Live weights in the past two weeks declined 5.7 lb., the largest drop in the eight-year dataset of Iowa/southern Minnesota barrow and gilt slaughter weights reported by USDA and tracked by Minnesota swine consultant Mike Brumm.

The only other decline similar was the 5.5-lb. drop in weights for the two-week period ending on July 4 in 2009.

“In 2009, weights went from 268.7 lb. for the week ending on June 20 to 263.2 lb. for the week ending on July 4,” he recalls. “This year, weights have fallen from 266.6 for the weeks ending on July 9 and July 16 to 260.9 for the week ending on July 30.”

He adds: “This year we’ve gone from the heaviest weekly live weights on record in January, February and March to falling within 1.2 lb. of the 2004-2008 average weekly weight for week 30 of the market year.

“We’ve gone from an average live weight of 275.8 lb. for the week ending Jan. 8 to the 260.9 weight last week, a reduction of 14.9 lb./pig delivered to slaughter plants. This is a 5.4% reduction in pork supplies just from a change in live weight, assuming constant carcass yield and similar pig numbers delivered both weeks.”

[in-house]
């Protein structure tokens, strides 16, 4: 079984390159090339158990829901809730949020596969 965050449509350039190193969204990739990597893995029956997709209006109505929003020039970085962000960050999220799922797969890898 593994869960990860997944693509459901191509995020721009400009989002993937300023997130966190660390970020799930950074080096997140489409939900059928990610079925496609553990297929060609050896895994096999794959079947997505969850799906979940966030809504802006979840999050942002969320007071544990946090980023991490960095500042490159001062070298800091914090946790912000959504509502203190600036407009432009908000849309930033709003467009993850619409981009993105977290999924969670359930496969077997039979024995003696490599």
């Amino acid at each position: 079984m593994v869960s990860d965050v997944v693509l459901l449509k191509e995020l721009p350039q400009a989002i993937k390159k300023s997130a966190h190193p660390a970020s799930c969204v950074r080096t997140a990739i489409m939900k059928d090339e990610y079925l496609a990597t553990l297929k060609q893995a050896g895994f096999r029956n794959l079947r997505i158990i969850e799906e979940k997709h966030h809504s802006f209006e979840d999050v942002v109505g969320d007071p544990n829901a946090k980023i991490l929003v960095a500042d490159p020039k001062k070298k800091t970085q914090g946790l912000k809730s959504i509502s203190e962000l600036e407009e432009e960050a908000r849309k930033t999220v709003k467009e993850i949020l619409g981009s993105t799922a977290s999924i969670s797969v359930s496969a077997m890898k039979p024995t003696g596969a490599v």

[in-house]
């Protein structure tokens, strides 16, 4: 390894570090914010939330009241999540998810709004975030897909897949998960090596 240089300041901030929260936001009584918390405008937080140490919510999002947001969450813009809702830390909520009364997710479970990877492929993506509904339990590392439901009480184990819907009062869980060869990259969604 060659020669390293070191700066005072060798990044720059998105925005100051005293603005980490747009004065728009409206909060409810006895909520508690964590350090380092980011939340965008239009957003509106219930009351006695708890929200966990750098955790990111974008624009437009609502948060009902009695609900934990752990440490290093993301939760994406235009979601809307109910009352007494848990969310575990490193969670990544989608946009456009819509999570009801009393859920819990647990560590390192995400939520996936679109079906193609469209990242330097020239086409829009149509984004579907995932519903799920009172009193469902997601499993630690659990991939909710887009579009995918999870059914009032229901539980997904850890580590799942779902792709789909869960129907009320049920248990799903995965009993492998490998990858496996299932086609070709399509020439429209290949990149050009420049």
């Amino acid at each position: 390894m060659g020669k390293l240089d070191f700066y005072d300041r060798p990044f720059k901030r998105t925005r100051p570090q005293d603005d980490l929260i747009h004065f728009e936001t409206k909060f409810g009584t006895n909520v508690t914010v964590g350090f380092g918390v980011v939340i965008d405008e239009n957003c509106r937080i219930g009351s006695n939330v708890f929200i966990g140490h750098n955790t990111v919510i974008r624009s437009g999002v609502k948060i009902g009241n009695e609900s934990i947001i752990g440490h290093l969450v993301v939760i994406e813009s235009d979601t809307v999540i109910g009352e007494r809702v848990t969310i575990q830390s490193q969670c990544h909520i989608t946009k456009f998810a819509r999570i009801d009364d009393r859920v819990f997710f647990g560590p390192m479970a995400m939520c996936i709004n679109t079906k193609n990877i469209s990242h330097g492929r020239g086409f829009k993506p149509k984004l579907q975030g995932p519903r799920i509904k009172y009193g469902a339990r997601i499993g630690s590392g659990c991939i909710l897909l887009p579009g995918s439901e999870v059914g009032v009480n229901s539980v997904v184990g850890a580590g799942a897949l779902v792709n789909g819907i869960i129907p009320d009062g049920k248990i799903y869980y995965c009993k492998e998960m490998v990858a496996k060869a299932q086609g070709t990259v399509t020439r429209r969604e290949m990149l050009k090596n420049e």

Brumm says some of the decline in sale weight is due to producer reaction to historic feed ingredient prices and recent record heat.

“In tunnel barns with very detailed records, I’ve seen over 0.1 lb./day difference in average daily gain between the curtain end of the barn where the highest daily gains occurred, and the fan end of the barn, which was the warmest part of the barn, even with fans running and pigs being wetted down,” he says.

Read more from Brumm in his blog at